Interruptions in contraception and unintended pregnancy during the COVID-19 pandemic: A protocol for systematic review and meta-analysis

Womens Health (Lond). 2023 Jan-Dec;19:17455057221147382. doi: 10.1177/17455057221147382.


Background: The COVID-19 pandemic has impacted access to and use of maternal, newborn, and child health services. Due to lockdowns and travel restrictions implemented during the first wave of the pandemic, the provision of essential maternal health services such as family planning was critically affected. Unlike most healthcare, contraception-related services are impractical for virtual care provision as women need to attend the clinic in person. Therefore, most women across the world might have been left with an unmet need for contraception during the lockdown period. Interruptions in contraception services have led to an increased number of unintended pregnancies. With the emergence of several pocket studies, it is essential to pool the available evidence reporting the effects of COVID-19 on contraception to inform maternal health policy and practice.

Objective: The aims of this review are (1) to determine the effects of the COVID-19 pandemic on access to contraceptives among sexually active women and (2) to identify the magnitude of unintended pregnancy linked to interruptions of contraceptives due to the COVID-19 pandemic.

Methods: The protocol for this systematic review was registered in PROSPERO (CRD42021267077). Electronic databases such as MEDLINE, EMBASE, Cumulative Index to Nursing and Allied Health Literature, Scopus, Web of Science, and Google Scholar will be searched for articles using appropriate key terms. The identified articles will be assessed against the eligibility criteria. Two reviewers (A.B. and T.B.) will independently screen titles and abstracts of all retrieved articles followed by a full-text review using the Preferred Reporting Items for Systematic Reviews and Meta-Analyses checklist. The quality of the papers will be assessed by using the Risk of Bias Assessment tool for Non-Randomized Studies. Quantitative findings will be pooled using a random-effects model meta-analysis, while qualitative findings will be presented using a narrative synthesis.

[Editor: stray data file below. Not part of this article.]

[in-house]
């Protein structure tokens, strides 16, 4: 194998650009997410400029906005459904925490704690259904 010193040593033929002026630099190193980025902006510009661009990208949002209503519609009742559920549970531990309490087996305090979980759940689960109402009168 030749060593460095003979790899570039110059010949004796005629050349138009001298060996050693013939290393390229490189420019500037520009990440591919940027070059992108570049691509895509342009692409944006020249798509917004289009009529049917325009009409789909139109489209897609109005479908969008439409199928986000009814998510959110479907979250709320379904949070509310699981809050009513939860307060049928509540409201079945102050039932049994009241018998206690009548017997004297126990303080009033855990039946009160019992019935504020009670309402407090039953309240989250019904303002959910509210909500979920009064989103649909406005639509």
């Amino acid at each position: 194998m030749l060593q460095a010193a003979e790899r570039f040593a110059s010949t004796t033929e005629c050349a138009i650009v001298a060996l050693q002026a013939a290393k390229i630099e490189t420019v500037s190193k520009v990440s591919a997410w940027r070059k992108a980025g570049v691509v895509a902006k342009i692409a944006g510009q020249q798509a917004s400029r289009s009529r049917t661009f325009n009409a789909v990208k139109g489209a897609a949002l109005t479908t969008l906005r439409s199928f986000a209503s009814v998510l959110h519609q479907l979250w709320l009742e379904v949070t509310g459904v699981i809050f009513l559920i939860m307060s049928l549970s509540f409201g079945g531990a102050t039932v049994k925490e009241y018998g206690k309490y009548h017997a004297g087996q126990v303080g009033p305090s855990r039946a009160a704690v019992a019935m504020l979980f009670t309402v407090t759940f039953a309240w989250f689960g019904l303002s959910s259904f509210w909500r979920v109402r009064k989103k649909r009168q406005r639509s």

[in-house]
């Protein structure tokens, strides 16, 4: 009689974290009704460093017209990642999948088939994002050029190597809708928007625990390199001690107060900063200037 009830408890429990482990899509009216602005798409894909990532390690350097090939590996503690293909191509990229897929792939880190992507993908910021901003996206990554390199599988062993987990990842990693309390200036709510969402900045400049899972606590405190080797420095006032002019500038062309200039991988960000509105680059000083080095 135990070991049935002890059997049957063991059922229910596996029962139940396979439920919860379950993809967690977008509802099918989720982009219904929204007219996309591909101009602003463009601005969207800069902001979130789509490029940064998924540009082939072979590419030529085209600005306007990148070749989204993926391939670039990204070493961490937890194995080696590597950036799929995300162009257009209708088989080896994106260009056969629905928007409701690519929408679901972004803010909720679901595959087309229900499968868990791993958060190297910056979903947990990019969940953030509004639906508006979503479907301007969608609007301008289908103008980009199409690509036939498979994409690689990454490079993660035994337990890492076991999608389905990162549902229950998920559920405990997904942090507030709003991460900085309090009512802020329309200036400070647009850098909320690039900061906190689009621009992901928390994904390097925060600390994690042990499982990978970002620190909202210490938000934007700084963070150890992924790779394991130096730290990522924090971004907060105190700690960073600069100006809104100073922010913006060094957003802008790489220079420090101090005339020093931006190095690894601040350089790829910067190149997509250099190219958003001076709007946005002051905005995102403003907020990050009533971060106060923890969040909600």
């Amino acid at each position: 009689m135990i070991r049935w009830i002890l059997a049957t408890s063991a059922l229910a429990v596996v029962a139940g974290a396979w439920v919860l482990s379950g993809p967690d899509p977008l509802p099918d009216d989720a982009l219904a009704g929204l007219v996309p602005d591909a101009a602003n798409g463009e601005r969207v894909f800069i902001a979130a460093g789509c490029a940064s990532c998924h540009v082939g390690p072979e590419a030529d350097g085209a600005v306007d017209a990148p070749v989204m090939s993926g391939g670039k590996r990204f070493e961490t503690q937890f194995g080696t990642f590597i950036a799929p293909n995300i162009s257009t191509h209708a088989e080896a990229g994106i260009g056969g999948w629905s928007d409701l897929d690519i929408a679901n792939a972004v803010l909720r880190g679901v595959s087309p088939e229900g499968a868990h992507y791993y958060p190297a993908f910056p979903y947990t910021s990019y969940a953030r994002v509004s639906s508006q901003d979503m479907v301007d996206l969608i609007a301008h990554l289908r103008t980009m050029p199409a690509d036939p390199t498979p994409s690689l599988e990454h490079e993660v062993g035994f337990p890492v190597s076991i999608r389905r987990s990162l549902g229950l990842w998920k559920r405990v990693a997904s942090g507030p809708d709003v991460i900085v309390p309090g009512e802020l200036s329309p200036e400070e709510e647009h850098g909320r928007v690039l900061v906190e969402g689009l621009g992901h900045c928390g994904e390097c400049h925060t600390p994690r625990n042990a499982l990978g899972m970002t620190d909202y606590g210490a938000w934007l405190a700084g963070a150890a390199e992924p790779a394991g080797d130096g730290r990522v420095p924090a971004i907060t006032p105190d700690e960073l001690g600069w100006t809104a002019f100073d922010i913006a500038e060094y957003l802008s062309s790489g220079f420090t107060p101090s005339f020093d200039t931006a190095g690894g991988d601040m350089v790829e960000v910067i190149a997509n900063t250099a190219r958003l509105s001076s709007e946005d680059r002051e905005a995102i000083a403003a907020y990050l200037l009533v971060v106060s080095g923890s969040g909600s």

Ethics and dissemination: Ethical approval is not required. The findings will be disseminated through conference presentations and peer-reviewed publications.

Discussion: This systematic review will present current data needed to design evidence-based programmes for improving access to contraception and preventing unintended pregnancy during the COVID-19 pandemic and future emergencies.

Systematic review registration: PROSPERO CRD42021267077.

Keywords: COVID-19; access; contraception; lockdown; unintended pregnancy.

MeSH terms

  • COVID-19*
  • Communicable Disease Control / methods
  • Contraception*
  • Contraceptive Agents* / administration & dosage
  • Female
  • Health Services Accessibility*
  • Health Services Needs and Demand*
  • Humans
  • Meta-Analysis as Topic
  • Pandemics
  • Pregnancy
  • Pregnancy, Unplanned*
  • Quarantine
  • Review Literature as Topic
  • Systematic Reviews as Topic


  • Contraceptive Agents